Ice Racing: Big in Europe
Of course, it’s not just the Americans who have proper winters and a love for motorcycle racing. Hello Europe, if you’re listening. And with a pre-existing speedway fanbase ready and waiting, it’s little wonder that Russia, Sweden, Finland, the Czech Republic, Germany and the Netherlands all put their hands up to try what’s often described as requiring the bravest and/or the craziest of all motorcycle riders. There’s little mystery as to why that is. Hot tip: it’s the flesh-tearing spikes.
With around 140 spikes on the front wheel and an eye watering 190 on the rear, the bikes themselves closely resemble the brakeless, nitro-burning speedway bikes they descended from—with the exception of a tweaked frame, the aforementioned spikes, and protective fenders somewhat similar to the safety guards you’ll find on your common or garden variety circular saws.
You’d think that’d provide ample warning to the bike’s pilots as to just how dangerous the sport can be, but still they seem to persist. It’s also important to note that ice racers have two gears as opposed to the regular speedway bike’s single cog.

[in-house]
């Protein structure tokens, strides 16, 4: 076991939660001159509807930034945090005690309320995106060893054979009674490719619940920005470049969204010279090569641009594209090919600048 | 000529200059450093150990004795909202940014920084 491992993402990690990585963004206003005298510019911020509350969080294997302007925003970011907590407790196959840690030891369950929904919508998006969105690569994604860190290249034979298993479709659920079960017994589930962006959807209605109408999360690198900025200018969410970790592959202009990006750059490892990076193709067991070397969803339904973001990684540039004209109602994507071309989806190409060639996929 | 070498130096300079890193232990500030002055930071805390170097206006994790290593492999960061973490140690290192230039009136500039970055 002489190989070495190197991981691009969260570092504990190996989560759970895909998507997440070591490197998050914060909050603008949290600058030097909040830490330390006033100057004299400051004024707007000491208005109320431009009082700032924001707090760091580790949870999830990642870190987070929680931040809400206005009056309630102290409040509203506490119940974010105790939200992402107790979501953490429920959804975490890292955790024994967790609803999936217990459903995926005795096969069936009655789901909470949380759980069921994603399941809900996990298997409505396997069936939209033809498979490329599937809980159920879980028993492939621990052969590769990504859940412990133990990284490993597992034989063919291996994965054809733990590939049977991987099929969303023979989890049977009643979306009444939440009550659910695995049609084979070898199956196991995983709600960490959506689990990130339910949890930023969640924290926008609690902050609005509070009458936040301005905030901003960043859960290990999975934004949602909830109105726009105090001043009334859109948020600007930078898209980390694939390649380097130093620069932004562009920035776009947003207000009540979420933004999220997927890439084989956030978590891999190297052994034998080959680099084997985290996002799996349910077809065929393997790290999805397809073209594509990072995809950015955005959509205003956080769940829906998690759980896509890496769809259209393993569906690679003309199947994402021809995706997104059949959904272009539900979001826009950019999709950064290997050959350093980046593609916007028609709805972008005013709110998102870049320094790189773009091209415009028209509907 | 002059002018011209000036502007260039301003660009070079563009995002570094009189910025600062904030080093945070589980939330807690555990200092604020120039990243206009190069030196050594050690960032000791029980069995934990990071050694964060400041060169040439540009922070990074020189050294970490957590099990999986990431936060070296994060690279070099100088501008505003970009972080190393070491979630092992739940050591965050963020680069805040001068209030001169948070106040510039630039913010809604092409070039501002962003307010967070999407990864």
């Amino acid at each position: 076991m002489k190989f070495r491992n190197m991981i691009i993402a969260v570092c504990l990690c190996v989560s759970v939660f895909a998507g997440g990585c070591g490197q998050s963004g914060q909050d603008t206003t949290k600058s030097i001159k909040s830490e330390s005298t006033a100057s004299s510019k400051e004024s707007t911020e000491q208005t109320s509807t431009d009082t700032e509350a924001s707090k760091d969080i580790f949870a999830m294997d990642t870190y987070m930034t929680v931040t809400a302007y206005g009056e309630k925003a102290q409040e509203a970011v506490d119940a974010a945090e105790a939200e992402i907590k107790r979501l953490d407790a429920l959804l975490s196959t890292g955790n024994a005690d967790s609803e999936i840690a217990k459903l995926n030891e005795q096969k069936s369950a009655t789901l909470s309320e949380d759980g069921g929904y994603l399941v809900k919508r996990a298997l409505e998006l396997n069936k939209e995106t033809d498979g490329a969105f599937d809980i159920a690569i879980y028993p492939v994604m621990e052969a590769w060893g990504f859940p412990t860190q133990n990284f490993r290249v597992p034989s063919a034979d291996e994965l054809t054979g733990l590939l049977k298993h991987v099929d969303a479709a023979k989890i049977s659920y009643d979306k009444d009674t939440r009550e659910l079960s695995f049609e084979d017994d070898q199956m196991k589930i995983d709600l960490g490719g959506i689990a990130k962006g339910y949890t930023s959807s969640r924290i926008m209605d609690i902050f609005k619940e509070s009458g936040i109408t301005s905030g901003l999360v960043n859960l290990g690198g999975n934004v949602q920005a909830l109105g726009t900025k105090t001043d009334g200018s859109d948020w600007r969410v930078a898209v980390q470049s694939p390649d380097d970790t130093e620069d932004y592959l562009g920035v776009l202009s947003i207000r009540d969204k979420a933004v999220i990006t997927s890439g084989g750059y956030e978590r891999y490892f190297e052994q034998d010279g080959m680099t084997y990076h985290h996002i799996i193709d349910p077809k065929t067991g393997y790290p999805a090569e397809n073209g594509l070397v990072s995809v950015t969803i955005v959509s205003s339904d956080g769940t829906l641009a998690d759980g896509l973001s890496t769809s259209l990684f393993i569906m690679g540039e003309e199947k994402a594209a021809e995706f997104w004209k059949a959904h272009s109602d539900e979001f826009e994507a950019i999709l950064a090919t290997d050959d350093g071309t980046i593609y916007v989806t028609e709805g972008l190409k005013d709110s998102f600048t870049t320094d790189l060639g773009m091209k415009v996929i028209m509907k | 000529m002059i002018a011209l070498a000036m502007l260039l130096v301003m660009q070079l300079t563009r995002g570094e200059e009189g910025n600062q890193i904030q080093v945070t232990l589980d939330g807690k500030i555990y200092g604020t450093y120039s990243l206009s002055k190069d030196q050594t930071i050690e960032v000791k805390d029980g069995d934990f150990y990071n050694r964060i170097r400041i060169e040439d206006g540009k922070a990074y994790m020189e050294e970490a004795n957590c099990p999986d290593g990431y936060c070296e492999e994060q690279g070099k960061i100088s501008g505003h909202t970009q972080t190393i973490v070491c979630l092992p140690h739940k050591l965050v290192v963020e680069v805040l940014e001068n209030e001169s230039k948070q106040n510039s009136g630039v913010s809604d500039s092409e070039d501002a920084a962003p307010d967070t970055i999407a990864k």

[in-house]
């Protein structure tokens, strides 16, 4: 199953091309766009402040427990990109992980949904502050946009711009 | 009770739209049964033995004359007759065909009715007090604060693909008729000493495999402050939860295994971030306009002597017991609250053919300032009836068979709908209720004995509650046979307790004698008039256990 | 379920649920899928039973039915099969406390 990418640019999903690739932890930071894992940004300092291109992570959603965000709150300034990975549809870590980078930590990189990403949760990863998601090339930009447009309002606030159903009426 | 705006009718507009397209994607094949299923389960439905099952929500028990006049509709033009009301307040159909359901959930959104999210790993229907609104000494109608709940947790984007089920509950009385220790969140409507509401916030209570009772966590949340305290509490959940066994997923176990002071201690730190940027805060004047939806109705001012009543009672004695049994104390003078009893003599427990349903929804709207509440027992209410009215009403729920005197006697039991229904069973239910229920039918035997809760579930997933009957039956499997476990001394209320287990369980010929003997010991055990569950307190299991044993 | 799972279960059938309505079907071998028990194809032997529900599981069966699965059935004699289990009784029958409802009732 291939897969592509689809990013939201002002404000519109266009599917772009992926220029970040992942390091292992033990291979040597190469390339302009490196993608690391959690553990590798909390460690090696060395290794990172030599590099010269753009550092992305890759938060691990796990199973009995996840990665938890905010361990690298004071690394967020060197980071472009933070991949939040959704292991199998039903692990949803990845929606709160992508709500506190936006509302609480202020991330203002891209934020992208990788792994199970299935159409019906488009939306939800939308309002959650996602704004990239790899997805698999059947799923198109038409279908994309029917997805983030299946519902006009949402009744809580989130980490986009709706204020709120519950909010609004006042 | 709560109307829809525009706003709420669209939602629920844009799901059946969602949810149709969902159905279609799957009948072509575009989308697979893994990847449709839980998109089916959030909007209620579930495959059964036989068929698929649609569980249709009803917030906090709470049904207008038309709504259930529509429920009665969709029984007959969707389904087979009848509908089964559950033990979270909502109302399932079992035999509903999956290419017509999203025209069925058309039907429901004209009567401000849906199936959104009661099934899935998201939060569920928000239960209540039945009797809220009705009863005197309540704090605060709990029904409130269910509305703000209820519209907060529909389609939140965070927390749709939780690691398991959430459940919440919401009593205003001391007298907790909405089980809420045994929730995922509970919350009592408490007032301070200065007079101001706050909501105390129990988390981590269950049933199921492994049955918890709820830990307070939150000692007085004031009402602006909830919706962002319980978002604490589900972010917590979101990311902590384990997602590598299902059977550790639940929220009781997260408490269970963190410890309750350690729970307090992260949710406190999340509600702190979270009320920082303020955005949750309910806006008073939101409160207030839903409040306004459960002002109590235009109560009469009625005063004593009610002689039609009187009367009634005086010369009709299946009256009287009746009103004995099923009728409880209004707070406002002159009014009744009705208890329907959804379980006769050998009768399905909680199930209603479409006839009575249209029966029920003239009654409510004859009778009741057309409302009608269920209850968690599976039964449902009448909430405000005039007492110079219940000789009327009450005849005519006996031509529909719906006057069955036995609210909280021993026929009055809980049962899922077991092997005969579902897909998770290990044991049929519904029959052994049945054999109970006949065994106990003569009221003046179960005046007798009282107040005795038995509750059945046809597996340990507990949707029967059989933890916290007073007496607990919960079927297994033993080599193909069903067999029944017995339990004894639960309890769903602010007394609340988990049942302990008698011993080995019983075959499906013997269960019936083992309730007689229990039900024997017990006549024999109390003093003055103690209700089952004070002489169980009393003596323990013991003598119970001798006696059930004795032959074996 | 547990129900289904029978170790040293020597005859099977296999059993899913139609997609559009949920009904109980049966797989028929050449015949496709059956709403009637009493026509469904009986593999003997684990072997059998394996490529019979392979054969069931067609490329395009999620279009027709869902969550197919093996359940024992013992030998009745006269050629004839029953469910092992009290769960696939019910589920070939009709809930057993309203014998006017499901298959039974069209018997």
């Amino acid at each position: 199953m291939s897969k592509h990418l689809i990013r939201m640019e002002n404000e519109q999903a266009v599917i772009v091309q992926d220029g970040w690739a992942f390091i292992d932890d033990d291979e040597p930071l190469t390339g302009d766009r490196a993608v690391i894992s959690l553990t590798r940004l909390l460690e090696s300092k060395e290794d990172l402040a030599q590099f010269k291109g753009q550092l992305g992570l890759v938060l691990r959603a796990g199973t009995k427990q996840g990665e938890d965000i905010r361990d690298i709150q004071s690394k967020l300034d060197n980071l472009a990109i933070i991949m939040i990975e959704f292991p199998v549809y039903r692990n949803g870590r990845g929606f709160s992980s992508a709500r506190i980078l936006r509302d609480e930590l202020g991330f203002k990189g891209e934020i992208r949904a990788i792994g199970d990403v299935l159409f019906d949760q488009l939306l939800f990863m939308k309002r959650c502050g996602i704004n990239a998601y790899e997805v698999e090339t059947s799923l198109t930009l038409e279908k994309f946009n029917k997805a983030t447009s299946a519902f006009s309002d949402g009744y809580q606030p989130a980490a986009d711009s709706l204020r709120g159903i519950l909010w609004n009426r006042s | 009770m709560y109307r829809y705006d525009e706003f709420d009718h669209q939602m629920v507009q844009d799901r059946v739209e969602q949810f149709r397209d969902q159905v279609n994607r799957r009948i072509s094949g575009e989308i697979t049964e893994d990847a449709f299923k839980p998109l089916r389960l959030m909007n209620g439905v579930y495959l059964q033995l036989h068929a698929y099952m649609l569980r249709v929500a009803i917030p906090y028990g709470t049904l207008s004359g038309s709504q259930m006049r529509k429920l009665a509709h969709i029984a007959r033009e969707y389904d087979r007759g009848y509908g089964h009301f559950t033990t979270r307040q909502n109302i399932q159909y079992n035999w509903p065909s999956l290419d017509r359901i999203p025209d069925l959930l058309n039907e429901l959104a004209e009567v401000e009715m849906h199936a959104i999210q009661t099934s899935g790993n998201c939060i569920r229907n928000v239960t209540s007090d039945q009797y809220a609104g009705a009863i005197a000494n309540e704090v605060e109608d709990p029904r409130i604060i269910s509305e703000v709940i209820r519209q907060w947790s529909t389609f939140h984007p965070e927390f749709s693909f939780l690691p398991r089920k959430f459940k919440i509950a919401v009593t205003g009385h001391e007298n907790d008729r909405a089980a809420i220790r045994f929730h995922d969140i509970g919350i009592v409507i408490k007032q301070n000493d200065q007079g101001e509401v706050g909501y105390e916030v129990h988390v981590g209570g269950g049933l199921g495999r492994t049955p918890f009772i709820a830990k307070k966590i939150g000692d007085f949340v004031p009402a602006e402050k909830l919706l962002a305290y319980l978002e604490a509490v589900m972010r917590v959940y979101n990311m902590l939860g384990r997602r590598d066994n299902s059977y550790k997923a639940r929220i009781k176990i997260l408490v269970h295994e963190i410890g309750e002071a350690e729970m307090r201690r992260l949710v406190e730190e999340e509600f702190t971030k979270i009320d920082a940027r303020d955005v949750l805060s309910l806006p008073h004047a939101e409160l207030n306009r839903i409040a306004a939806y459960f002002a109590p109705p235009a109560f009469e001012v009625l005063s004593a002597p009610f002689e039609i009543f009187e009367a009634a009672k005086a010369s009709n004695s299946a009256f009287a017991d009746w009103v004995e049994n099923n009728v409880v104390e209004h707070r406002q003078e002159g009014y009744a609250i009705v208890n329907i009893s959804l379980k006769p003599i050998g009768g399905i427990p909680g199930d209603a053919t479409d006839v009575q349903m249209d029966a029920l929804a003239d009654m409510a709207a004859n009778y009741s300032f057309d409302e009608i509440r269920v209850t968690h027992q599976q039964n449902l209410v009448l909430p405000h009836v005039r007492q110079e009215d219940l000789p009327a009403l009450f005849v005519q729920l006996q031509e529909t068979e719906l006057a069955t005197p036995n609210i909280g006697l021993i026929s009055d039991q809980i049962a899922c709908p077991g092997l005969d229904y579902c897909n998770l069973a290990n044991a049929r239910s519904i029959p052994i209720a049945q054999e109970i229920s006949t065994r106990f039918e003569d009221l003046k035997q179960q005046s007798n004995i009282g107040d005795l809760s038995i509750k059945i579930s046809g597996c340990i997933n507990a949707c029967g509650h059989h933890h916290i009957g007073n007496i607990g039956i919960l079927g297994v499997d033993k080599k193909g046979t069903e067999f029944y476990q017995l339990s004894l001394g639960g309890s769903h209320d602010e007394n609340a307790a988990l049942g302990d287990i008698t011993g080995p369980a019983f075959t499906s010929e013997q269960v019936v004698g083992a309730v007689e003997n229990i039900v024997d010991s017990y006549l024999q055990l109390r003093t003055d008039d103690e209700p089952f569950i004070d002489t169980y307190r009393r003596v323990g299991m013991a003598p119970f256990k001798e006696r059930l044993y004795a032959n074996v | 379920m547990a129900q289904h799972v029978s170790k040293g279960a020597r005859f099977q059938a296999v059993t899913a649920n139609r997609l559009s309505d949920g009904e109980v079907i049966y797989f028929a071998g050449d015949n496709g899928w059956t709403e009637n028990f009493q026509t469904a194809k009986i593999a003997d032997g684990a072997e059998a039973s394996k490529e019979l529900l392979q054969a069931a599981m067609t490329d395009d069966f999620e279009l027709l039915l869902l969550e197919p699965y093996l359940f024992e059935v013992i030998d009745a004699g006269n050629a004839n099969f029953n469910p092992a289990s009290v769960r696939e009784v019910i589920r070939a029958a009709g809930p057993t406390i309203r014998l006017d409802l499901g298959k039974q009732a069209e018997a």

Get a Grip
Ice racing is also conducted with bikes that don’t have the spikes, but we’ll focus on the more dangerous, spiked tyre options for now. And while the original intention of adding the spikes was likely to increase the bike’s traction on the ice to a level that wasn’t overly dangerous, I think it’d probably be fair to say that at some point in the distant past, decent traction was reached and subsequently overshot by a very healthy margin.
What do I mean by that? Well, modern bikes have gained the ability to lean at such extreme angles that the bike’s bar-end grips can drag along the ice. And you thought Marc Marquez was doing well by getting his elbow down? Think again.
As you can imagine, racing bikes like this on ice will tend to make a rather big mess of the stuff. Not a problem if you’re racing on a frozen lake where you can just relocate the track once you’ve made the world’s biggest slushy, but if you are racing indoors on a purpose-built track, in front of an audience, you’ll want to minimise the damage you do to the ice so that you can fit as many races as possible in without the tail end riders losing out.